“If you’ve read the great mystery writer, Agatha Christie, you know she says all murders happen for one of three reasons: love, money, or to keep someone’s mouth shut,” Bednar says, and she believes Jodi was murdered for one of these three reasons and possibly all three.
“At the time of her death, Jodi was hanging around some very unscrupulous people,” she said, “and people who knew her often remarked that she lacked the ability to judge character and intent, all the while wearing her heart on her sleeve.”
Bednar says Jodi was spending an enormous amount of time with a 50-year-old man named John Vansice who had lived in the same apartment with her. Vansice was also the last person Huisentruit saw before she vanished. According to Bednar, Vansice seemed to have more money than made sense for his job as a corn seed-salesman at the time. Among other things, he bought a $26,000 boat in 1995, naming it “Jodi,” and there is still the mystery of the expensive Mazda Miata, Jodi had been driving around that year. She did not purchase it and likely couldn’t have on her meager salary, but there is no evidence related to who made the purchase or where the money came from. Was it an affectionate gift from an admirer? A gift to purchase silence? We may never know.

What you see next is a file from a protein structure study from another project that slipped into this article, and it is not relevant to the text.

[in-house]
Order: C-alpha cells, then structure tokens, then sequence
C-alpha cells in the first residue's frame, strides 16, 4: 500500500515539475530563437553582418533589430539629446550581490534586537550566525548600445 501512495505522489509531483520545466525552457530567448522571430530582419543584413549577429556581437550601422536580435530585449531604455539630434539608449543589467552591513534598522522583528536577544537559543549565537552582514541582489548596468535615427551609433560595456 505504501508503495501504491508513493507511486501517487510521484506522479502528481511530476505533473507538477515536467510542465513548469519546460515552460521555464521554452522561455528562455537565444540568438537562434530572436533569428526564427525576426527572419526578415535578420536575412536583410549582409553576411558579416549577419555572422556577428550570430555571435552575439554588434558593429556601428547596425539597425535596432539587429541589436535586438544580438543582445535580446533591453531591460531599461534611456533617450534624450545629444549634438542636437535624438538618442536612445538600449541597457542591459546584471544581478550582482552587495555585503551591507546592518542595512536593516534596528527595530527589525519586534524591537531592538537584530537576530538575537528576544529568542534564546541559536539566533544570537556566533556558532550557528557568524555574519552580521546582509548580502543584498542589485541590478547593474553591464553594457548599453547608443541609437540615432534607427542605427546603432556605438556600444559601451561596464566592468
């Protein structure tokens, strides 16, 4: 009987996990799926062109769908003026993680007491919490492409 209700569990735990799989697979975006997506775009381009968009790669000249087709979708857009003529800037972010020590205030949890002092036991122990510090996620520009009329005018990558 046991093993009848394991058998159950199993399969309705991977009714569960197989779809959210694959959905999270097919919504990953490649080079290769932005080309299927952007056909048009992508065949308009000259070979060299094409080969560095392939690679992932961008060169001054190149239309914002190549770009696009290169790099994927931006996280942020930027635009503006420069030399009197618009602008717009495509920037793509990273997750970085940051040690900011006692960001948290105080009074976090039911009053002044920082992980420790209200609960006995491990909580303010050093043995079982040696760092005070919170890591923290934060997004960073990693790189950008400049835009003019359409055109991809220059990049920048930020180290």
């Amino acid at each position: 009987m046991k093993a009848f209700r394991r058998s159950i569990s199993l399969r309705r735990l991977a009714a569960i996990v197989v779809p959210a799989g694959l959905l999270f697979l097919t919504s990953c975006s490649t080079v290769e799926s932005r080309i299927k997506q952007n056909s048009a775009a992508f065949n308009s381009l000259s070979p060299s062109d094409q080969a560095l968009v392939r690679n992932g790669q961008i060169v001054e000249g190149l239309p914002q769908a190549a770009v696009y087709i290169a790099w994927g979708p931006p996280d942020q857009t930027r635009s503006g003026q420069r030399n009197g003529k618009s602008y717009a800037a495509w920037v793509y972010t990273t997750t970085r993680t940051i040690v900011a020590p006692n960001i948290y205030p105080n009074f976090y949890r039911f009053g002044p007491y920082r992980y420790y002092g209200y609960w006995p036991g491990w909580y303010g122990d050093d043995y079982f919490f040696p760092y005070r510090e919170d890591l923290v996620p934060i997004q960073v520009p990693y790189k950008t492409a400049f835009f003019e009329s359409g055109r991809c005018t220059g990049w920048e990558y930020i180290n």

There are also a number of unsolved murders in Mason City and the surrounding area that Bednar believes may be linked to Huisentruit’s case. She is actively investigating them with Gary Peterson and other private detectives. “1995 was a pretty busy time for drugs like marijuana, cocaine, and meth in small towns along Interstate 35,” Bednar says, “and there was a large-scale drug operation in Mason City at the time of Jodi’s disappearance.” While Bednar believes this angle may be the strongest, she did not elaborate on details of the evidence or the players she and others believe are involved with Huisentruit’s disappearance because she wants them to be explored through the context meticulously laid out in “Dead Air.”